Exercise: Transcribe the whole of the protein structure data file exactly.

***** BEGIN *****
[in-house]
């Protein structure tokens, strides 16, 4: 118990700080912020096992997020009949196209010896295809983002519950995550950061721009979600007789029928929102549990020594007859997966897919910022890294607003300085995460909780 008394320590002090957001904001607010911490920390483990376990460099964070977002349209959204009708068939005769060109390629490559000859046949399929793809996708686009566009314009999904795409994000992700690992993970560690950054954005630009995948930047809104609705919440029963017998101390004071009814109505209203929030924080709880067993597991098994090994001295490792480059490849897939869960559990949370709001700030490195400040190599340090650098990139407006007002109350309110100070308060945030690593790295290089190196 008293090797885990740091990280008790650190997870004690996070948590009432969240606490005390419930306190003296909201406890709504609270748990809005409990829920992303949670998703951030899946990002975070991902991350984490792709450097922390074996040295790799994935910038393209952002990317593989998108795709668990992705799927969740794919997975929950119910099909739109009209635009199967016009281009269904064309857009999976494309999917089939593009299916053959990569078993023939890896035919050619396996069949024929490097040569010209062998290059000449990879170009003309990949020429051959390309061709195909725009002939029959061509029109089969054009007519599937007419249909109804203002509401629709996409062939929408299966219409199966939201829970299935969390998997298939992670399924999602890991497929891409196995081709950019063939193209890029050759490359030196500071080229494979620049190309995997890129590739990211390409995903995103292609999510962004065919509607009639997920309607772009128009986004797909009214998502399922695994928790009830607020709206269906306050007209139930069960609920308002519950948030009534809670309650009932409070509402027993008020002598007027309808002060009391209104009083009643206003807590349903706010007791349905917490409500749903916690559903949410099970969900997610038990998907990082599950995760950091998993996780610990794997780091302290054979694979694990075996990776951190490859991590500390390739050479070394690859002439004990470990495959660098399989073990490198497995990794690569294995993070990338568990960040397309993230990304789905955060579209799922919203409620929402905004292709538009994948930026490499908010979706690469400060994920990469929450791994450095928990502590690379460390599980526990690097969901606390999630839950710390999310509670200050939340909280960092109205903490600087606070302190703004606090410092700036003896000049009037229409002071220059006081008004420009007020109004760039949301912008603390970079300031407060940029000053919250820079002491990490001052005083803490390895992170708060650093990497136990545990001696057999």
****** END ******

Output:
[in-house]
């Protein structure tokens, strides 16, 4: 118990700080912020096992997020009949196209010896295809983002519950995550950061721009979600007789029928929102549990020594007859997966897919910022890294607003300085995460909780 008394320590002090957001904001607010911490920390483990376990460099964070977002349209959204009708068939005769060109390629490559000859046949399929793809996708686009566009314009999904795409994000992700690992993970560690950054954005630009995948930047809104609705919440029963017998101390004071009814109505209203929030924080709880067993597991098994090994001295490792480059490849897939869960559990949370709001700030490195400040190599340090650098990139407006007002109350309110100070308060945030690593790295290089190196 008293090797885990740091990280008790650190997870004690996070948590009432969240606490005390419930306190003296909201406890709504609270748990809005409990829920992303949670998703951030899946990002975070991902991350984490792709450097922390074996040295790799994935910038393209952002990317593989998108795709668990992705799927969740794919997975929950119910099909739109009209635009199967016009281009269904064309857009999976494309999917089939593009299916053959990569078993023939890896035919050619396996069949024929490097040569010209062998290059000449990879170009003309990949020429051959390309061709195909725009002939029959061509029109089969054009007519599937007419249909109804203002509401629709996409062939929408299966219409199966939201829970299935969390998997298939992670399924999602890991497929891409196995081709950019063939193209890029050759490359030196500071080229494979620049190309995997890129590739990211390409995903995103292609999510962004065919509607009639997920309607772009128009986004797909009214998502399922695994928790009830607020709206269906306050007209139930069960609920308002519950948030009534809670309650009932409070509402027993008020002598007027309808002060009391209104009083009643206003807590349903706010007791349905917490409500749903916690559903949410099970969900997610038990998907990082599950995760950091998993996780610990794997780091302290054979694979694990075996990776951190490859991590500390390739050479070394690859002439004990470990495959660098399989073990490198497995990794690569294995993070990338568990960040397309993230990304789905955060579209799922919203409620929402905004292709538009994948930026490499908010979706690469400060994920990469929450791994450095928990502590690379460390599980526990690097969901606390999630839950710390999310509670200050939340909280960092109205903490600087606070302190703004606090410092700036003896000049009037229409002071220059006081008004420009007020109004760039949301912008603390970079300031407060940029000053919250820079002491990490001052005083803490390895992170708060650093990497136990545990001696057999």